Shadow education spokesman David Blunkett launched Swansea University's 75th anniversary celebrations by opening the university's Recording Centre for the Blind.
The centre, the first such to cater wholly for the needs of blind and partially sighted university students, is financed jointly by the Higher Education Funding Council for Wales and the RNIB.
Its three recording studios enable 200 students and local volunteers to record all the core texts and materials that Swansea's ten blind and partially sighted students need to undertake their degree courses.
Its "crucial" role was praised by Mr Blunkett, who wished such a facility had been available when he was a student 25 years ago. "I relied on a reading circle that read material for me. But this centre provides real equality of access for disabled students, and is one of the few good examples we have of practical equality."
He pointed out that Leeds University's recording centre, which provides talking books for the general public rather than students, is under threat of closure.
"Swansea could therefore become a resource centre for the whole of the United Kingdom," he observed, echoing the university's target of celebrating its anniversary by expanding the service.
Swansea plans to become the first-choice institution for blind and partially sighted students and hopes to be designated as the national higher education centre for the blind. It has the facilities, and is keen for more students to take advantage of them.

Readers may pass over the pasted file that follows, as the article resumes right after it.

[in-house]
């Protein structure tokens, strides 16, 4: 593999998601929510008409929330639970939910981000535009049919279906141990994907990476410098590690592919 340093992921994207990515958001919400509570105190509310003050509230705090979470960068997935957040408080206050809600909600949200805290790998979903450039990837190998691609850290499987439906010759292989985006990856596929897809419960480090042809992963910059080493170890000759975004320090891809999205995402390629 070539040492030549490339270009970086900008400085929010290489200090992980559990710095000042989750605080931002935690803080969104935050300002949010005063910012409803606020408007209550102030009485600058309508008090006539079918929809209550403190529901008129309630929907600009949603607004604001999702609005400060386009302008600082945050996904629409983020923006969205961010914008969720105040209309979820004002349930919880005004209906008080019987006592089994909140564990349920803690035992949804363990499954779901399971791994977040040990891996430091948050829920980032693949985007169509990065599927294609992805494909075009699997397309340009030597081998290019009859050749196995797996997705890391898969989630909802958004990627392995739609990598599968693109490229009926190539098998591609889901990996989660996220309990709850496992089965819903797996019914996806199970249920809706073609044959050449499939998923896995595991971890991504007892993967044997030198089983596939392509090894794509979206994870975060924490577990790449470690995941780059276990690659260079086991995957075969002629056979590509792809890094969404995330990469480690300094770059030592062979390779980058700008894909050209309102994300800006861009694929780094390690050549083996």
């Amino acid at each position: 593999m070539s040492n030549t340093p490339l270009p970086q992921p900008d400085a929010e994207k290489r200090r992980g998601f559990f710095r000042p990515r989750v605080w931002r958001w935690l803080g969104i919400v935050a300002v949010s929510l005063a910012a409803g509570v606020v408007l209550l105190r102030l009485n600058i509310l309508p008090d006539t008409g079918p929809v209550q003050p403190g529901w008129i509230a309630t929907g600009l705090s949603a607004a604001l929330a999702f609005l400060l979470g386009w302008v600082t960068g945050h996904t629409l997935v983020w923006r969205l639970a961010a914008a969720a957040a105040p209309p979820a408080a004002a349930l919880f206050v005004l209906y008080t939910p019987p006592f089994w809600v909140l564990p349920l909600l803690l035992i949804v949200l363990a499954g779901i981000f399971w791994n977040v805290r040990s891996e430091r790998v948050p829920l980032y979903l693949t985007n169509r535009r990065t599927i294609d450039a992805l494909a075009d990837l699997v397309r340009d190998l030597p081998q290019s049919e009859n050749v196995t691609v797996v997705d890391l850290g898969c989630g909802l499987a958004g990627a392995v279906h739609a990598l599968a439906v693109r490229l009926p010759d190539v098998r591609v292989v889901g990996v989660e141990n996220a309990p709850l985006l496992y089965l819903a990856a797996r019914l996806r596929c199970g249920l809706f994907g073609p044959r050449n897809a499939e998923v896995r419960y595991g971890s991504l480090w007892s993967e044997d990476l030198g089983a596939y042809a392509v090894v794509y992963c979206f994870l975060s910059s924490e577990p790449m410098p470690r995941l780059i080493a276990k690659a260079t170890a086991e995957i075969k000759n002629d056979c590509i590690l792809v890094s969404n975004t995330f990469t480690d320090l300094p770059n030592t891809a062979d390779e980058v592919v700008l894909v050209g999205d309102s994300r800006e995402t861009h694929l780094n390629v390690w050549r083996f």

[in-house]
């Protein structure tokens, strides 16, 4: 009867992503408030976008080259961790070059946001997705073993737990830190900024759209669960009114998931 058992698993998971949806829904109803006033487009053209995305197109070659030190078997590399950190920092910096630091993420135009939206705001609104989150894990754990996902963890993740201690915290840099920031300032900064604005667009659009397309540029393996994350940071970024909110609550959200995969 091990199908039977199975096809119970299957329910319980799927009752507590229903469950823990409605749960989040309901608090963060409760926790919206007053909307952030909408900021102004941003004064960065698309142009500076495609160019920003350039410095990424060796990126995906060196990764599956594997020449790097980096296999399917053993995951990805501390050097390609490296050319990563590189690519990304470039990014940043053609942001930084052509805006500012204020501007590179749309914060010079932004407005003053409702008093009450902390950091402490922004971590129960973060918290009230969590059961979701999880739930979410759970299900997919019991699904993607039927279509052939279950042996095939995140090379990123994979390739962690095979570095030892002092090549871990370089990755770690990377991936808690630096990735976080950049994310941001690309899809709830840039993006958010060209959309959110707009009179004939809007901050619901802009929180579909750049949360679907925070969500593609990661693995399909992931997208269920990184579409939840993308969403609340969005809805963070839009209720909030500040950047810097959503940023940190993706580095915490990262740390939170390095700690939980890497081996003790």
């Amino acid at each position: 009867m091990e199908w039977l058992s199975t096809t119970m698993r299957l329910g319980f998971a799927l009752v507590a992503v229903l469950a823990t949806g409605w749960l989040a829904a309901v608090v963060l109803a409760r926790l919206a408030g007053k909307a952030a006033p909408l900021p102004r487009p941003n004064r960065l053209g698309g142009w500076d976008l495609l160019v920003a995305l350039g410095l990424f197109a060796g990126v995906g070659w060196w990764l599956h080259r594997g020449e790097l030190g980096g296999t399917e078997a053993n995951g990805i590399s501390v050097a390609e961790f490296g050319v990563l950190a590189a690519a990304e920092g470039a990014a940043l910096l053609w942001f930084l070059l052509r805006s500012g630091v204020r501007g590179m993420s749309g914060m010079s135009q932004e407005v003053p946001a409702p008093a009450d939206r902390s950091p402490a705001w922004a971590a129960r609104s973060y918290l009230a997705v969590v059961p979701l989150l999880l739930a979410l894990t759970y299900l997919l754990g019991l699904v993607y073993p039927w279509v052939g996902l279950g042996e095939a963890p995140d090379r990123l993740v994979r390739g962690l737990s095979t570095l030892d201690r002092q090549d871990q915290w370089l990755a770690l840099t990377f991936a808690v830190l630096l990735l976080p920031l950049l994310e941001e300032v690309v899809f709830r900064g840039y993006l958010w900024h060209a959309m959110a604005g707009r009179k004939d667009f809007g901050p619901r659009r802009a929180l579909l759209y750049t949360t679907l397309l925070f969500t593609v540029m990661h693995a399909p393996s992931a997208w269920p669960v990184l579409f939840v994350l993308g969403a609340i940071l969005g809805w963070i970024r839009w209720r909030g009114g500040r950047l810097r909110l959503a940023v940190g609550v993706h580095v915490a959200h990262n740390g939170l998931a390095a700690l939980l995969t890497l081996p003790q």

Swansea's material is available to students of other universities. The master tapes of all the recorded texts are sent to the RNIB library at Peterborough and from there they can be distributed around the country. The university is also working closely with international recording centres - particularly Princeton in the United States and the University of Marburg in Germany.
With Swansea's texts available in four languages (English, French, German and Welsh) it is not surprising that blind linguists such as 19-year-old Toby Fisher have been attracted to the university.
Reading French and computer science, Mr Fisher writes French in braille and is about to receive a lap-top computer to record his lecture notes.
"French spelling isn't too much of a problem as I've had to train myself to remember new words almost immediately," he says. "But I am concerned that facilities for blind students are not as good in France as here." He has to spend a year there.
Third-year philosophy student, 23-year-old Sukhita Wauters has spent her university career in Swansea. Accompanied by her guide dog, she attends lectures and takes notes on a braille keyboard but she recognises that she has to work harder and longer than her sighted friends.
"Just writing up lectures takes about eight hours a week and, when following texts on tape, it sometimes takes an hour to find the material I want, before starting to work on it."